Nick Pearce, Director of the IPPR, nominated four American academics who are influencing UK politics for the most influential left-winger of 2010/11
By IPPR Director, Nick Pearce. Follow him on twitter: @IPPR_NickP
I’d like to nominate four US thinkers who are influencing the British left.
Jacob Hacker, whose book (co-authored with Paul Pierson) Winner-Take-All Politics: How Washington made the rich richer and turned its back on the middle class is an innovative work of political economy, tracing the rise of economic inequality in the US since the 1970s to political factors, such as corporate lobbying, executive drift and the weakening of the power of working people, rather than the standard causes of technological change or higher returns to education.
It has already bequeathed a new sensibility to what Ed Miliband has called the problem of the “rich versus the rest” in UK debates on the squeezed middle.
Lane Kenworthy, whose blog Consider the Evidence is a must read port of call for anybody interested in debates on economic policy, welfare state theory, the labour market and poverty reduction.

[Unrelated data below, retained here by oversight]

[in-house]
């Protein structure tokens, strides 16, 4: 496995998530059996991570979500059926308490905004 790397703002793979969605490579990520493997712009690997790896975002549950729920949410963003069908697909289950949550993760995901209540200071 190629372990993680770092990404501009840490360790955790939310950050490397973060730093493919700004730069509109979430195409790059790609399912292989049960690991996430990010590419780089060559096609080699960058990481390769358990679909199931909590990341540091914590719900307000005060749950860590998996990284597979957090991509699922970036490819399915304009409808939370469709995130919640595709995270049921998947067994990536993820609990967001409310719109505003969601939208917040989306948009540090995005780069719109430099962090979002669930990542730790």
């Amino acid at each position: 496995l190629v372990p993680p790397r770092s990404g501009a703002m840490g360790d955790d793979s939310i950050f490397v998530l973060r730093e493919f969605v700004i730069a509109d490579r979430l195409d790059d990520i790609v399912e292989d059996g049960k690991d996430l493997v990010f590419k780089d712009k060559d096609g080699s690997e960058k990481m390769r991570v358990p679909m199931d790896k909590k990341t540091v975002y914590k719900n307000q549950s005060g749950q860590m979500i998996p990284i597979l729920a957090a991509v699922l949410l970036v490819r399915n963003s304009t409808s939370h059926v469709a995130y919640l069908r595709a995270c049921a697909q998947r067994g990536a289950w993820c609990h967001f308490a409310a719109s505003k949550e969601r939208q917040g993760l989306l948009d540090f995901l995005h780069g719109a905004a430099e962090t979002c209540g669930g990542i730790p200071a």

A prolific writer, whose work is always rich in empirical evidence as well as the latest theoretical debates, he is the author of Egalitarian Capitalism, Jobs with Equality: Jobs, Incomes and Growth in Affluent Societies and Progress for the Poor (forthcoming). Great for debunking lazy thinking on left and right.
Dani Rodrik, Turkish-born Harvard-based theorist of globalisation, with a must-follow twitter account, is the author of seminal books of development economics on how different countries have forged paths to prosperity.
His latest work, The Globalization Paradox: Democracy and the Future of the World Economy, surveys three centuries of economic history and argues for a leaner global system that recognises the vital role of national democracies. His thinking on modern industrial strategies is also set to become more influential in the UK.
Elizabeth Anderson, a lesser-known political philosopher who wrote a brilliant and influential essay on democratic or relational equality in the late 1990s, and whose recent work ranges from feminist theory to ethics and economics. She argues that democratic societies have a compelling interest in educating an integrated elite, drawn from all socially significant groups in society, offering a radically different perspective on social mobility for debates in the UK.
Her most recent book, The Imperative of Integration, deserves to be read by anybody concerned with the inadequacy of conservative and mosaic multiculturalist theories of segregation and disadvantage, and will be important to the development of distinctive centre-left approaches to integration in the UK.
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